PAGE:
Historical events are reenacted so that people can think about them more clearly. It's a way of exploring the world, a way of understanding what it means. What about the archival footage and historical materials that you use in the film? We made enormous efforts to avoid using the same material that's been seen in thousands of other films. There is a lot of new material from the firebombing as well as the story of McNamara's early involvement with the war and his advising President Kennedy to pull all of the advisors out of Vietnam. A lot of the reenactments of the Gulf of Tonkin are shots that came from the National Archives. The B-29 footage is from a film called "The Last Bomb." Kennedy recorded Security Council and Executive Committee meetings, LBJ selectively recorded his phone conversations from the Oval Office. In some ways this movies leaves more questions unanswered than answered. There is the question of whether we are doomed to this kind of behavior: war, killing people. Let’s face facts. Our DNA is the same DNA that we had in the jungle 50,000 years ago. But our destructive capacity has changed markedly. In the last 50 years it has become possible to talk about destroying the world. I often think that if my movies have been any good, it's because there are unresolved questions, questions that an audience can keep thinking about. In The Fog of War it is the question: Are we doomed to repeat the mistakes of the past? I think about McNamara's first memory, which was Armistice Day 1918. I think about McNamara's strong ideological connection to Woodrow Wilson's belief that the first World War was a war to end all wars. I think about how wrong Wilson was. And I think about the very phrase "a war to end all wars". Isn’t it an oxymoron? War doesn't end war. It leaves unresolved conflicts that only serve to heighten already existing unresolved conflicts. War doesn’t end war. War leads to war. Robert S. McNamara Biography Born in San Francisco on June 9, 1916, Mr. McNamara was two years old on November 11, 1918 when the world celebrated Armistice Day. Robert McNamara later said of the celebration, “[America] was celebrating not only that victory, but the belief of many Americans and particularly of President Wilson, our President at the time, that we and our allies had won a war to end all wars. They were wrong, of course.” McNamara was a strong, competitive student and as an undergraduate at the University of California at Berkley from 1933-1937 declared a major in Economics in response to the economic devastation he lived during the Great Depression. In 1939 he received an MBA degree from Harvard, and in 1940 he returned to Harvard to become an instructor and later Assistant Professor of Business Administration. In 1942, he was one of the inaugural members of the newly created Statistical Control division of the U.S. Air Force. The research the Statistical Control Officers compiled was used in war planning and to measure achievement. In 1943 he was commissioned a captain in the air force and served in the UK, India, China, and the Pacific. On December 7,1945, Japan bombed Pearl Harbor, and months later the U.S. retaliated by firebombing Japan. McNamara was awarded the Legion of Merit and promoted to lieutenant colonel before going on inactive duty in April 1946. Upon his discharge from the air force, McNamara joined the Ford Motor Company. He was elected as a director of the company in 1957, and president of the company in 1960. At the request of President-elect John F. Kennedy, McNamara left his Ford Motor post to serve as Secretary of Defense of the United States, a position he held from 1961 until 1968. In April 1961, shortly after McNamara began his tenure as Defense Secretary, a band of U.S.-trained Cuban exiles invaded Cuba in what later became known as the Bay of Pigs Invasion. McNamara and others in Kennedy’s cabinet gave their approval of this invasion. Less than a year later, on October 16th, 1962, the U.S. determined that the Soviet Union had secretly smuggled nuclear missiles into Cuba. On the recommendation of Robert McNamara, the U.S. initiated a naval blockade of Cuba and made preparations for air strikes and an invasion of Cuba. On October 28th, Soviet Premier Nikita Khrushchev publicly announced that he would remove Soviet missiles from Cuba, ending the standoff. Robert McNamara learned from Fidel Castro in 1989 that nuclear warheads for the missiles were already in Cuba at the time of the crisis, and had the U.S. invaded, the nuclear missiles would have been used against both the U.S. invading force and mainland United States. The last five years of McNamara’s term as Secretary of Defense were defined by the Vietnam War. The U.S. was becoming increasingly embroiled in conflict in Vietnam. In October 1963, President Kennedy announced a plan to withdraw U.S troops from Vietnam by 1965. The next month President Kennedy was killed. In August 1964 North Vietnamese patrol boats allegedly attacked two U.S. destroyers on August 2nd and August 4th in the Tonkin Gulf. Under the leadership of President Lyndon Johnson, the U.S. retaliated with 64 bombing missions. The next month, Congress passed the Gulf of Tonkin resolution which authorized military action in Vietnam. By 1966, though the U.S. was losing the war in Vietnam, more troops were sent to Vietnam. McNamara left the Presidents Cabinet in 1968. In 1995, he met with retired Vietnamese General Vo Nguyen Giap who confirmed the suspicion of many U.S. citizens that the attack that led to the war on Vietnam never occurred. McNamara became president of the World Bank Group of Institutions in April of 1968,. Since his retirement in 1981, McNamara has served on a number of boards of directors for both corporations and non-profit associations. He writes and speaks on many topics including population and development, world hunger, the environment, East-West relations, nuclear arms, and his vision of our nation in the 21st century. McNamara is the recipient of numerous honorary degrees from colleges and universities in the U.S. and abroad, and has received many awards, including the Presidential Medal of Freedom (with Distinction), the Albert Einstein Peace Price, the Franklin D. Roosevelt Freedom from Want Medal, and the Dag Hammarskjold Honorary Medal. He is author of The Essence of Security; One Hundred Countries, Two Billion People; Out of the Cold; In Retrospect: The Tragedy and Lessons of Vietnam; and Wilson’s Ghost. Robert S. McNamara (A brief timeline of his life and significant historical events) 1916 Born in San Francisco, California 1922 Enters first grade 1933 Enrolls at University of California at Berkeley. 1937 Graduate studies at Harvard Business School 1940 Marries Margaret McKinstry Craig in Alameda, California 1941 Joins Harvard Business School faculty First child born Japanese bomb Pearl Harbor Congress declares war on Japan 1942 Becomes one of the founding faculty members of the U.S. Air Corps Statistical Control School. 1943-45 Lieutenant Colonel in the U.S. Air Force during World War II. Stationed with 8th Air Force in London, England; 20th Air Force in India, China and the Marianas. Mar 1945 Firebombing of Tokyo, Japan. Aug. 1945 U.S. drops Atomic bombs on Hiroshima and Nagasaki, Japan. World War II ends. Jan 1946 Starts work at Ford Motor Company, Detroit. 1956 Senator John F. Kennedy declares, “Vietnam represents the cornerstone of the free world in Southeast Asia. We cannot abandon it.” Nov 1960 Assumes presidency of Ford Motor Company Dec 1960 Joins Kennedy Administration as Secretary of Defense, the youngest man ever to hold the position. Jan 1961 Outgoing President Eisenhower tells Kennedy and his future cabinet that the loss of South Vietnam to the communists would mean the loss of all of Southeast Asia. Jan 1961 John F. Kennedy sworn in as 35th President of the United States April 1961 Bay of Pigs invasion Oct 1962 Cuban Missile Crisis Oct 1963 President Kennedy announces plans to withdraw U.S. Troops from Vietnam by the end of 1965. Nov 1963 Ngo Dinh Diem, president of South Vietnam, murdered following a military coup. JFK assassinated Lyndon B. Johnson becomes 36th president Aug 1964 North Vietnamese patrol boats allegedly attack two U.S. destroyers on August 2nd and August 4th in the Tonkin Gulf. U.S. retaliates with 64 bombing missions. Sept 1964 Tonkin Gulf Resolution passes Congress authorizing military action in Southeast Asia. March 1965 U.S. begins systematic bombing of North Vietnam, “Rolling Thunder.” July 1965 U.S. decides to send 175,000 combat troops to South Vietnam by end of the year. Nov 1965 General William Westmoreland (U.S. Commander in South Vietnam) calls for 200,000 more troops in 1966. McNamara calls this “a shattering blow.” Nov 1967 Pentagon announces that McNamara will leave to become President of The World Bank. Dec 1967 U.S. Force level in South Vietnam totals 485,000 Jan 1968 Tet Offensive—The North Vietnamese launch a major offensive throughout all of South Vietnam. Feb 1968 Leaves cabinet; receives Presidential Medal of Freedom from LBJ. March 1968 LBJ announces U.S. plans to limit bombing in North Vietnam in order to begin peace negotiations. 1968-1981 President of the World Bank 1973 Paris Peace Accords signed ending the U.S. war in Vietnam. 1989 Begins series of oral history conferences with Soviet and Cuban principals from the Cuban missile crisis. 1992 Contrary to C.I.A. reports that there were no nuclear warheads in Cuba, McNamara learns from Fidel Castro and General Anatoly Gribkov that there were 162 nuclear warheads in Cuba at the time of the crisis. 1995 Begins series of conferences in Hanoi with American and Vietnamese principals from the Vietnam War. In a meeting with McNamara, Retired Vietnamese General Vo Nguyen Giap categorically denies that North Vietnam attacked U.S. destroyers in the Tonkin Gulf on August 4th, 1964. Who's Who McGeorge Bundy National Security Adviser to Presidents Kennedy and Johnson, 1961-1966. Fidel Castro Leader of Communist Cuba, 1959-Present. Clark Clifford Outside advisor to President Johnson on Vietnam from 1965-1967. Replaced Robert McNamara as Secretary of Defense in 1968. Ngo Dinh Diem Leader of South Vietnam, 1954-1963. Assassinated in November 1963 coup. Ngo Dinh Nhu Brother of Ngo Dinh Diem and head of South Vietnamese security forces. Also killed during November 1963 coup. Henry Ford II President of the Ford Motor Company, 1945-1960. Barry Goldwater Arizona Senator who was the Republican nominee for President against Lyndon Johnson in 1964. Vo Nguyen Giap Four-star General of the North Vietnamese Army during the Vietnam War and former Defense Minister. In 1995, revealed to Robert McNamara that the second Gulf of Tonkin incident never occurred. Lyndon B. Johnson Thirty-sixth President of the United States, 1963-1969. As President, he increased U.S. military involvement in Vietnam. John F. Kennedy Thirty-fifth President of the United States, 1961-1963. Robert F. Kennedy Attorney General 1961-1964. As Democratic senator from New York (1965-1968) became increasingly critical of U.S. involvement in Vietnam. Nikita Khrushchev Leader of the Soviet Union, 1953-1964. Confronted the U.S. during the Cuban Missile Crises in October, 1962. Curtis E. LeMay Commander of U.S. 20th Air Force in 1945 that firebombed Japan and U.S. Air Force chief of staff (1961-1965). Pressed for unrestricted air attacks against North Vietnam. Ho Chi Minh Communist leader of the modern Vietnamese independent movement. Led the Vietnamese communists in the American war in Vietnam from 1954 until his death in 1969. Franklin D. Roosevelt Thirty-second President of the United States, 1933-1945. Dean Rusk Secretary of state during Kennedy and Johnson administrations 1961-1969. Maxwell D. Taylor Special military adviser to President Kennedy (1961-1962), Chairman of the Joint Chiefs of Staff (1962-1964), U.S. Ambassador to South Vietnam (1964-1965), special Vietnam adviser to President Johnson (1965-1968). Nguyen Co Thach North Vietnamese Foreign Ministry Official during Vietnam War, who led the Vietnamese delegation at a 1997 Hanoi conference with American officials from the Vietnam War. Llewellyn Thompson Leading U.S. specialist on the Soviet Union. Advised the Kennedy and Johnson Administrations during the Cuban Missile Crisis and the Vietnam War. Harry S. Truman Thirty-third President of the United States, 1945-1953. Oversaw the dropping of the atomic bombs on Hiroshima and Nagasaki, Japan in 1945. William C. Westmoreland Commander, U.S. Military Assistance Command, Vietnam (1964-1968), U.S. Army chief of staff (1968-1972). Led U.S. ground forces during the escalation of an American war in Vietnam. Earl G. "Bus" Wheeler Chairman of the Joint Chiefs of Staff, 1964-1970. Principal military figure in Washington overseeing the Vietnam War. Woodrow Wilson Twenty-eighth President of the United States, 1913-1921. After WWI, he failed at his attempt to form a League of Nations that he hoped would prevent future wars. Errol Morris Biography Since the premiere of his groundbreaking 1978 film, Gates of Heaven, Errol Morris has indelibly altered our perception of the non-fiction film, presenting to audiences the mundane, bizarre and history making with his own distinctive élan. Roger Ebert has said, "After twenty years of reviewing films, I haven't found another filmmaker who intrigues me more…Errol Morris is like a magician, and as great a filmmaker as Hitchcock or Fellini." Recently, Morris was highly praised for his short film that ran at the front of this year's Academy Awards, where he asked an odd mixture of anonymous and well-known people outside the movie business to talk about what they love about movies. The Fog of War is his seventh documentary feature film. In 2000 and 2001, Morris directed two seasons of a television series, First Person - the first for Bravo and the second for the Independent Film Channel. The series uses his unique interviewing machine, the Interrotron. A system of modified Teleprompters, the Interrotron allows Morris to project his image on a monitor placed directly over the camera’s lens. Interviewees address Morris’s image on the monitor while looking directly at the camera, which lets Morris and the audience achieve eye contact with his subjects. The effect is to focus the subject’s attention and gaze more directly into the camera than was possible in the past. "It’s the difference between a faux first person and the true first person," says Morris. "There’s an added intensity. The Interrotron inaugurates the birth of true first-person cinema." The first season had eleven episodes and premiered in March 2000 with Errol’s short film, Stairway to Heaven, about Temple Grandin, an autistic woman who designs humane animal slaughterhouses. The second season of First Person began in August 2001 and featured an interview with Rick Rosner: philosopher, game-show contestant, cosmologist and high-school recidivist. Errol Morris' last feature film, Mr. Death: The Rise and Fall of Fred A. Leuchter, Jr., (2000) focuses on Fred A. Leuchter, Jr., an engineer from Malden, Massachusetts who decided to become the "Florence Nightingale of Death Row"- a humanist whose mission was to design and repair gas chambers, electric chairs, lethal injection systems and gallows. His career and life are ruined after becoming involved in the world of holocaust denial.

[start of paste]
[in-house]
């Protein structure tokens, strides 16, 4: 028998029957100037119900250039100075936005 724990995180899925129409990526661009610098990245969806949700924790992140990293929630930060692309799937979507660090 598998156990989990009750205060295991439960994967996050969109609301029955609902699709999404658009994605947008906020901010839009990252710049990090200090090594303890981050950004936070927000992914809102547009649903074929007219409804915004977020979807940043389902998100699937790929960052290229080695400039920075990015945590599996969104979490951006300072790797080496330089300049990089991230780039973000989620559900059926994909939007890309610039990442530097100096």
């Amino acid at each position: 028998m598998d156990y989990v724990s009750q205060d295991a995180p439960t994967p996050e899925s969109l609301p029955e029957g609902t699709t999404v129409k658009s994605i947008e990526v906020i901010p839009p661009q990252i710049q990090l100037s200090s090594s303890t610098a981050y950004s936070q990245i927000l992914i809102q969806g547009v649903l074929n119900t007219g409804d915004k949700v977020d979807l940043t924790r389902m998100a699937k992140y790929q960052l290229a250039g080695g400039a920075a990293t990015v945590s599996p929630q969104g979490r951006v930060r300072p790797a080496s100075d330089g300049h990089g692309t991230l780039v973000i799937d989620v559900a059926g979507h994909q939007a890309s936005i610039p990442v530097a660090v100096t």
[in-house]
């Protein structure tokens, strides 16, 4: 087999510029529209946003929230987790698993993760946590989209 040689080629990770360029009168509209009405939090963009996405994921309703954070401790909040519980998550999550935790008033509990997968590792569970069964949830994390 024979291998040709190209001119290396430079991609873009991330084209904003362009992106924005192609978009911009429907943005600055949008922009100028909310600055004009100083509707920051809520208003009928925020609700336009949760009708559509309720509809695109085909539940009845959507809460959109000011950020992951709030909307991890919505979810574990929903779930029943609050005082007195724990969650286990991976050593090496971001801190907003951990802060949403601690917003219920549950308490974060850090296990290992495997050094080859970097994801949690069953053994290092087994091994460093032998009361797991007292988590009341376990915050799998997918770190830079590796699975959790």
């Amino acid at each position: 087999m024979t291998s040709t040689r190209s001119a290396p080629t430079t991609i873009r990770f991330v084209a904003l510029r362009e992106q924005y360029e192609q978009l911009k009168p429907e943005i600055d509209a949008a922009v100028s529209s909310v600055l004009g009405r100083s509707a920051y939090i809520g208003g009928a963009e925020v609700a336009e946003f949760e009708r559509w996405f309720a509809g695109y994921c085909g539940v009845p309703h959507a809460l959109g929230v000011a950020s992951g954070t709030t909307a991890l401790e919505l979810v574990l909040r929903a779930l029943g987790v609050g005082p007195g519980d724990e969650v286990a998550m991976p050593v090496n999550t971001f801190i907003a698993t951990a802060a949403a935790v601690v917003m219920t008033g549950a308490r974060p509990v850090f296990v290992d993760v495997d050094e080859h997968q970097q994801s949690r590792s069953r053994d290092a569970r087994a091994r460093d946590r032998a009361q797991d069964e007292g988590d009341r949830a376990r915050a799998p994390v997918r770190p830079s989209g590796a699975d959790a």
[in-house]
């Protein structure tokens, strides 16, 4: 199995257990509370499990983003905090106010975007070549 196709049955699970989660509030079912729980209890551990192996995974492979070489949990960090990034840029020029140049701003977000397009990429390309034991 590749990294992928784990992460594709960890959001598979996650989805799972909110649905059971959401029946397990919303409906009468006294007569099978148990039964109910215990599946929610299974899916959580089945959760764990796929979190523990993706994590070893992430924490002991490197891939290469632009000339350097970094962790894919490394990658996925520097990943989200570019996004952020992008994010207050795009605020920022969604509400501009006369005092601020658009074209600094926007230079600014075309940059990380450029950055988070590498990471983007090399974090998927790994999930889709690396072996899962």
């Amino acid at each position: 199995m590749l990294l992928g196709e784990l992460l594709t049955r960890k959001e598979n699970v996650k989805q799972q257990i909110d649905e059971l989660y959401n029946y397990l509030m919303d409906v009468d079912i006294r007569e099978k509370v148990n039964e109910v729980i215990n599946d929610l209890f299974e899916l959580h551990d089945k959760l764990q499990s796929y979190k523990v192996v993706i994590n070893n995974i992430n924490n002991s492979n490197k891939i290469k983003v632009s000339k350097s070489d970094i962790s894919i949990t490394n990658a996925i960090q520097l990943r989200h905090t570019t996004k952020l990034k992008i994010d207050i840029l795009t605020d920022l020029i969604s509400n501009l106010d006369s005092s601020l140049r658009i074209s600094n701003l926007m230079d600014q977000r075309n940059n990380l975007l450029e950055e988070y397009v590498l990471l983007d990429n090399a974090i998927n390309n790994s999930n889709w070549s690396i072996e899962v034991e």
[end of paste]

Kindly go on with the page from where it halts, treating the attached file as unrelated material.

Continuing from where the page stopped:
Mr. Death appeared on the year’s Top Ten lists of many major publications, including USA Today, Entertainment Weekly, and The Boston Globe. Morris began his first non-fiction feature in 1978 after reading a headline in the San Francisco Chronicle: "450 Dead Pets To Go To Napa." Gates of Heaven follows the stories behind two pet cemeteries: one that fails set up by the idealistic Floyd McClure at the intersection of two superhighways; and one that thrives set up by the Harbert family, who apply the latest marketing concepts to the pet cemetery profession. Gates of Heaven was described by Roger Ebert as "one of the ten best films of all time." Morris's second effort, about the inhabitants of a Florida small town who lop off their limbs for insurance money ("They literally became a fraction of themselves to become whole financially," Morris has commented.), had to be retooled when his subjects threatened to murder him. Forced to come up with a new concept, Morris created Vernon, Florida (1981), about the eccentric residents of a southern swamp town. David Ansen, writing in Newsweek, called it "the work of a true original." Morris completed his most controversial film, The Thin Blue Line, in 1988. Billed as "the first movie mystery to actually solve a murder," the film is credited with overturning the conviction of Randall Dale Adams for the murder of Dallas police officer Robert Wood, a crime for which Adams was to be executed. The Thin Blue Line was voted the best film of 1988 in a Washington Post survey of over one hundred film critics. Premiere, in a survey of films of the 1980’s, described it as one of the most important and influential movies of the decade. In 1992, Morris finished a film about the life and work of Stephen Hawking, the physicist who is often compared to Einstein despite having spent most of his life confined to a wheelchair with a computer as his only means of communication. A Brief History of Time won both the Filmmaker's Award and the Grand Jury Prize at the Sundance Film Festival. Morris' interviews for the film have been incorporated into a book, “A Reader's Companion,” published by Bantam Books. The film appeared on many Top Ten lists for 1992, including Time, The Los Angeles Times and The San Francisco Chronicle. Errol Morris created one of the most highly regarded films of 1997, the critically acclaimed Fast, Cheap, and Out of Control which linked the fascinating, yet seemingly unrelated stories of a lion tamer; an expert on the African mole-rat; a topiary gardener who carves giant animals out of hedges; and an MIT scientist who designs robots. The film won the Best Documentary Film Award from the National Board of Review, National Society of Film Critics and Independent Spirit Award. It was also included in the 2000 Biennial at the Whitney Museum. Morris has made numerous television commercials, including campaigns for Apple, Citibank, Cisco Systems, Intel, American Express and Nike. In 2001, He won an Emmy for directing the commercial "Photobooth" for PBS. Morris has received five fellowships from the National Endowment for the Arts, a Guggenheim Fellowship and a MacArthur Fellowship. He is a graduate of the University of Wisconsin-Madison and was a graduate student at Princeton University and the University of California-Berkeley. In 1999, Morris' work received a full retrospective at the Museum of Modern Art in New York; in 2001, he received a special tribute at the Sundance Film Festival. Morris lives in Cambridge, Massachusetts with his wife, Julia Sheehan, an art historian, and their son, Hamilton. Errol Morris Filmography Feature Films: The Fog of War (2003) Mr. Death: The Rise and Fall of Fred A. Leuchter, Jr. (1999) Fast, Cheap & Out of Control (1997) A Brief History of Time (1991) A Thin Blue Line (1988) Vernon, Florida (1981) Gates of Heaven (1978) Short Films: Stairway to Heaven (1998) Television: First Person (2000-2001) Introduction to the Glossary of Terms It has been almost forty years since Robert S. McNamara left his position as Secretary of Defense under President Lyndon B. Johnson, but he continues to be one of the most controversial figures in recent U.S. history. As someone who came of age during the Cold War, McNamara was committed to the defense of the west from Communism. This influenced his decisions regarding the Cuban Missile Crisis, the Bay of Pigs and most importantly, U.S. involvement in Viet Nam. It was his memorandum on the inefficiency of the bombing operations in Japan during World War II, that contributed to General Curtis LeMay’s decision to begin a firebombing campaign that killed more than 1 million Japanese citizens during the first half of 1945. McNamara was the Statistical Control Officer for the 20th Air Force, the bomber command responsible for the dropping of the atomic bombs on Japan. Despite his early advice to President John F. Kennedy that the U.S. should make plans to pull out of Vietnam, McNamara was part of an administration that initiated the military coup that assassinated South Vietnamese President Ngo Dinh Diem leading to increased political instability in South Vietnam which in turn increased the amount of U.S. military involvement there. He approved the use of Agent Orange, and supported Rolling Thunder, the campaign of aerial bombardment that the U. S. Air Force initiated against North Vietnam in March of 1965. Despite the fact that between 1965 and 1968, the Air Force dropped over 1.5 million tons of bombs on North Vietnam, the North Vietnamese refused to stop supporting the insurgency in South Vietnam. The scars from Vietnam still divide this country, and if anything have been brought into new relief with the recent activities of the Bush Administration in Iraq. To this day, despite a widespread belief that while a member of the Johnson administration McNamara turned against the war in Vietnam, he still refuses to address this question. 58,000 American soldiers and 8 million Vietnamese died before the Paris peace accords were signed in 1973, marking an end to the U.S. war in Vietnam. Glossary of Terms Agent Orange: